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Natural Awakenings Milwaukee

Ayurveda Tips for a Healthy Pregnancy and Baby

May 02, 2017 05:08PM ● By Vaidya Sunita Pandey

During pregnancy, tremendous changes occur within the mother which prepare her for the birth and care of her baby. Mother Nature has ensured that baby’s needs are more important than the mother’s; hence, optimal self-care during pregnancy is essential.  

Ayurveda teaches that everyone has a unique energy signature, or dosha, which consists of three different energy subtypes, vata, pitta and kapha. When the doshas are out of balance, dis-ease occurs. Ayurvedic diagnosis and treatment is geared towards balancing the doshas and achieves this through its three pillars of health: aahaar (food), nidra (sleep) and brahmacharya (energy channeling). The baby receives everything that the mother ingests and experiences—the good (healthy food, positive experiences), the bad (alcohol, cigarettes, other pollutants) and the ugly (trauma, stress, drugs, certain medicines). So, an expectant mother needs to pay special attention to the three pillars of health in order to ensure her health as well as that of the child growing within. Following are some great ayurvedic tips for maintaining a healthy pregnancy, baby and postpartum period.

Sattvic foods (filled with life-force energy, or ojas) are recommended to build ojas in both mom and baby. The main sattvic foods are milk and ghee (clarified butter). Milk is best consumed warm as a snack, with added cardamom/turmeric for better digestion. Ghee is nourishing and promotes digestion. Those with dairy sensitivity should avoid milk but can still consume ghee and reap its benefits. One can eat freely of sattvic foods, which include fruits, most vegetables, dairy, nuts, seeds, legumes and whole grains; organic foods are best. A balanced diet that has all six tastes—sweet, sour, salty, pungent, bitter and astringent—is recommended. Portion control is important and is best achieved by consuming frequent small meals in a mindful manner, such as sitting down to eat, without distractions such as gadgets and T.V.

Stimulating rajasic and dulling tamasic foods should be avoided because they lead to ama, or toxins in the system. Rajasic foods include caffeine and hot or spicy foods, and tamasic foods include steak, desserts and foods that make one feel tired and dull afterwards. Other foods to be avoided include those that are devoid of life-force energy, such as fried, canned, stale or leftover food. Freshly cooked, warm food is recommended. People with food allergies or sensitivities should consult with a Vaidya (ayurvedic doctor) to evaluate their doshas and formulate an individualized dietary plan.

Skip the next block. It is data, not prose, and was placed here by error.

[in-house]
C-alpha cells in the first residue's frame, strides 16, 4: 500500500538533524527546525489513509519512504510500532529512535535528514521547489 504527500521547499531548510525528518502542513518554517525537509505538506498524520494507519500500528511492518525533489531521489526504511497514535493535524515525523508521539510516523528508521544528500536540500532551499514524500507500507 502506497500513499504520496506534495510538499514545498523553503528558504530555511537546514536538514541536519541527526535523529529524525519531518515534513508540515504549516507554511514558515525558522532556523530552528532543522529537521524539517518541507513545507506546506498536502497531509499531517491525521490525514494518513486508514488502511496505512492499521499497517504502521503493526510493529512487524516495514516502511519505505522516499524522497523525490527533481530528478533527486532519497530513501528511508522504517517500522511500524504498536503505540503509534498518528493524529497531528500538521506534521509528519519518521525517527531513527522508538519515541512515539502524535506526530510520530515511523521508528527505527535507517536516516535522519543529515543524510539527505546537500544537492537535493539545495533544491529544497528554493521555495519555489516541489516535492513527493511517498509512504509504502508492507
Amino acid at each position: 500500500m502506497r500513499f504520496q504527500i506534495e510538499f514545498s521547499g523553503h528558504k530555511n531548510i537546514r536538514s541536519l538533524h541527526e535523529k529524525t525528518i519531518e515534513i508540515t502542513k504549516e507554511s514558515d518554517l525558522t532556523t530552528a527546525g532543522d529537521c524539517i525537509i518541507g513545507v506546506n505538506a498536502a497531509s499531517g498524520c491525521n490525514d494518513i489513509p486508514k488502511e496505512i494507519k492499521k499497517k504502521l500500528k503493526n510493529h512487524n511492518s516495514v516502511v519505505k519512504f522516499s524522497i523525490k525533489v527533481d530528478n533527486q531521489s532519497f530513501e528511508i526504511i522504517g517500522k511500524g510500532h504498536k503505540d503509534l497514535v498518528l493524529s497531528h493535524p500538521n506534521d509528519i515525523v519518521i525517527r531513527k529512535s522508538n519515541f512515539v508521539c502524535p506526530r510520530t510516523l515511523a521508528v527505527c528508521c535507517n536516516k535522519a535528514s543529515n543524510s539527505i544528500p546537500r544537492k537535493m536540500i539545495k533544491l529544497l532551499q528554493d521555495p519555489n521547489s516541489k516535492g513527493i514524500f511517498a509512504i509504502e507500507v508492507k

Sleep is the second pillar of health in ayurveda. During sleep, the body recovers from the day, cleanses the blood and rejuvenates the nervous system. As the mother’s body adapts to the changes that are taking place, the mother-to-be should listen to her body regarding rest; it is of paramount importance that sleep duration increases.

The third pillar, energy production and utilization, or the channeling of energy, relates to how the expectant mother spends her waking time. Here are some general recommendations to aid in channeling energy appropriately.

  • Abhyanga: an herbal oil body massage by an ayurvedic masseuse.
  • Ghee: ingest one to two teaspoons daily.
  • Spices: cumin, coriander, fennel, fenugreek, asafoetida
  • Meditation and focused breathing: to de-stress.
  • Mindful activities: daily walking, swimming and gentle yoga stretches. Note that not all yoga exercises are for everyone. Consultation with a Vaidya or a yoga guru can help one determine the most beneficial exercises.

Morning sickness, a common ailment in the first trimester, is due to elevated pitta. In this scenario, an increase in pitta denotes the shifting hormone levels and the rapid development of the baby’s organs during this period. The following pitta-pacifying foods can be eaten or sucked on to help combat morning sickness: rose petal spread, hibiscus, mint, ginger, cardamom and cloves. Regular consumption of small solid meals is also helpful.

Problems in pregnancy, an indication of dosha imbalance, can include anxiety, depression, preterm labor/delivery, aggression, irritability, lethargy or sedentariness. Consultation with a Vaidya can help one understand the specific dosha imbalance. A treatment plan intended to create a more balanced state may include herbal supplements, simple changes to diet/routine and specific therapies like massage.

Self-care during pregnancy is the first gift that a mother can give to her child, and can produce a strong foundation of health and resilience for the rest of the baby’s life.

Vaidya Sunita Pandey is the chief ayurvedic consultant at Santhigram Wellness Ayurveda Spa, in New Berlin. She has over 13 years of experience as a doctor of ayurveda medicine, initially practicing in India before immigrating to the U.S. Santhigram Wellness is located at 12800 W. National Ave., New Berlin. For more information, call 262-955-6600, email [email protected] or visit

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